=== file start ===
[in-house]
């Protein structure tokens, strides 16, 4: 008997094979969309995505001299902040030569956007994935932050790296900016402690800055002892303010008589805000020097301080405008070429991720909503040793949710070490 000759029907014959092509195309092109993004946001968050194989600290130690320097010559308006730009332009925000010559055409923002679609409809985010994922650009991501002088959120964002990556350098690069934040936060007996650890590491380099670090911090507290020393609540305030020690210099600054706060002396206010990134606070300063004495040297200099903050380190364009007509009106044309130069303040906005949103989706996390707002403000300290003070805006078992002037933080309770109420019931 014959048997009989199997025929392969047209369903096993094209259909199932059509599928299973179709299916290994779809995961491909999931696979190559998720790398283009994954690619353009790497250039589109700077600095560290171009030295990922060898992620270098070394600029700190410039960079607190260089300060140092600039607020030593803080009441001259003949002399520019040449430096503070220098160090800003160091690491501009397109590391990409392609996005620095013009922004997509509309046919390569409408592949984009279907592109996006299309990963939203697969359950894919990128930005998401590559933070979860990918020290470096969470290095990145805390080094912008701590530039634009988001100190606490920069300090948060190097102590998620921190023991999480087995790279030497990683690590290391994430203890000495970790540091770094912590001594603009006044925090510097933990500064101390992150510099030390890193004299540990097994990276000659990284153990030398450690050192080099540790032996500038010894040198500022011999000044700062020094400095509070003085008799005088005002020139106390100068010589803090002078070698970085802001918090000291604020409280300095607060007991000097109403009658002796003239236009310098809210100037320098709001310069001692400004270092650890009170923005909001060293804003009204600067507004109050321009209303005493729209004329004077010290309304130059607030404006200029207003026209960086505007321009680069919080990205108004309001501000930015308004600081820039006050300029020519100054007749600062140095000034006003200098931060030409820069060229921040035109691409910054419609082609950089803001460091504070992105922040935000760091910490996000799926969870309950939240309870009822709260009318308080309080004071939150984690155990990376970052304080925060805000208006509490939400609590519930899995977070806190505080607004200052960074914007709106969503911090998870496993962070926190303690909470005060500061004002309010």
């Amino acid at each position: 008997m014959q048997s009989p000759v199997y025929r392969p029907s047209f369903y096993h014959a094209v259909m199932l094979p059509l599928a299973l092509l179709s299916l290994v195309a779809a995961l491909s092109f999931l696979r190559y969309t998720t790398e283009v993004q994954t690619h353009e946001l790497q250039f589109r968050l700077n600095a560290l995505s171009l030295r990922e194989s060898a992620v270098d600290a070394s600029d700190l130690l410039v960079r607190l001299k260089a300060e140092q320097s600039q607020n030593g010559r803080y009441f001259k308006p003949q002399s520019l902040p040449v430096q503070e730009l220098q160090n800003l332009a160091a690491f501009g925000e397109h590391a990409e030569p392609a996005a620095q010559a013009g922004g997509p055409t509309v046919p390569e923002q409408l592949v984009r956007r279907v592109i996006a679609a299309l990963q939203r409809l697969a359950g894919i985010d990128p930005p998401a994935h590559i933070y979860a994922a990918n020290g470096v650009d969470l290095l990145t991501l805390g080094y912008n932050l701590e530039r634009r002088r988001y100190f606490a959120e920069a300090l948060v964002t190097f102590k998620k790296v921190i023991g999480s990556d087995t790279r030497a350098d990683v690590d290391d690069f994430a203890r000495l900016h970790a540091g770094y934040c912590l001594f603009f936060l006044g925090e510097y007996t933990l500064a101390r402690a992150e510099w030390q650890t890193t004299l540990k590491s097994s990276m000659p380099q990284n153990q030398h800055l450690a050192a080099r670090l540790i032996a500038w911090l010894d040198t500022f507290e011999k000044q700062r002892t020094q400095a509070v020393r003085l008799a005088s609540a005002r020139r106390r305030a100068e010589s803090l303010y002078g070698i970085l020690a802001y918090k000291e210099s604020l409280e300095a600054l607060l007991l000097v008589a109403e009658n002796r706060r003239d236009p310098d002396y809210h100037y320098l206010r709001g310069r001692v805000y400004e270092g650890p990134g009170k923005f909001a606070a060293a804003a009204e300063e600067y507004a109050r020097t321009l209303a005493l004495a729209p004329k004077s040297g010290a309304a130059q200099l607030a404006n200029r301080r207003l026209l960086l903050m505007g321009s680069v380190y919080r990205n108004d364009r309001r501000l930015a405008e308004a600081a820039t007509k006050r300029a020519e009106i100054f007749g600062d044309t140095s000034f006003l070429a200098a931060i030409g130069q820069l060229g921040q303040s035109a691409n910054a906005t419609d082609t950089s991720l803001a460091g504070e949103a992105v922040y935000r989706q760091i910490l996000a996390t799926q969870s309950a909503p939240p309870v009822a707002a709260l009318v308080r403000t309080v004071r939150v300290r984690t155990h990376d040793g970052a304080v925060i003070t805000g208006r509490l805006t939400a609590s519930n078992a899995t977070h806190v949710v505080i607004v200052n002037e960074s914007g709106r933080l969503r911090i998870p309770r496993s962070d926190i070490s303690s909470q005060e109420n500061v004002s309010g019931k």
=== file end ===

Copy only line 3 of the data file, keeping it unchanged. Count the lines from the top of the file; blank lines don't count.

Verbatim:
């Amino acid at each position: 008997m014959q048997s009989p000759v199997y025929r392969p029907s047209f369903y096993h014959a094209v259909m199932l094979p059509l599928a299973l092509l179709s299916l290994v195309a779809a995961l491909s092109f999931l696979r190559y969309t998720t790398e283009v993004q994954t690619h353009e946001l790497q250039f589109r968050l700077n600095a560290l995505s171009l030295r990922e194989s060898a992620v270098d600290a070394s600029d700190l130690l410039v960079r607190l001299k260089a300060e140092q320097s600039q607020n030593g010559r803080y009441f001259k308006p003949q002399s520019l902040p040449v430096q503070e730009l220098q160090n800003l332009a160091a690491f501009g925000e397109h590391a990409e030569p392609a996005a620095q010559a013009g922004g997509p055409t509309v046919p390569e923002q409408l592949v984009r956007r279907v592109i996006a679609a299309l990963q939203r409809l697969a359950g894919i985010d990128p930005p998401a994935h590559i933070y979860a994922a990918n020290g470096v650009d969470l290095l990145t991501l805390g080094y912008n932050l701590e530039r634009r002088r988001y100190f606490a959120e920069a300090l948060v964002t190097f102590k998620k790296v921190i023991g999480s990556d087995t790279r030497a350098d990683v690590d290391d690069f994430a203890r000495l900016h970790a540091g770094y934040c912590l001594f603009f936060l006044g925090e510097y007996t933990l500064a101390r402690a992150e510099w030390q650890t890193t004299l540990k590491s097994s990276m000659p380099q990284n153990q030398h800055l450690a050192a080099r670090l540790i032996a500038w911090l010894d040198t500022f507290e011999k000044q700062r002892t020094q400095a509070v020393r003085l008799a005088s609540a005002r020139r106390r305030a100068e010589s803090l303010y002078g070698i970085l020690a802001y918090k000291e210099s604020l409280e300095a600054l607060l007991l000097v008589a109403e009658n002796r706060r003239d236009p310098d002396y809210h100037y320098l206010r709001g310069r001692v805000y400004e270092g650890p990134g009170k923005f909001a606070a060293a804003a009204e300063e600067y507004a109050r020097t321009l209303a005493l004495a729209p004329k004077s040297g010290a309304a130059q200099l607030a404006n200029r301080r207003l026209l960086l903050m505007g321009s680069v380190y919080r990205n108004d364009r309001r501000l930015a405008e308004a600081a820039t007509k006050r300029a020519e009106i100054f007749g600062d044309t140095s000034f006003l070429a200098a931060i030409g130069q820069l060229g921040q303040s035109a691409n910054a906005t419609d082609t950089s991720l803001a460091g504070e949103a992105v922040y935000r989706q760091i910490l996000a996390t799926q969870s309950a909503p939240p309870v009822a707002a709260l009318v308080r403000t309080v004071r939150v300290r984690t155990h990376d040793g970052a304080v925060i003070t805000g208006r509490l805006t939400a609590s519930n078992a899995t977070h806190v949710v505080i607004v200052n002037e960074s914007g709106r933080l969503r911090i998870p309770r496993s962070d926190i070490s303690s909470q005060e109420n500061v004002s309010g019931k």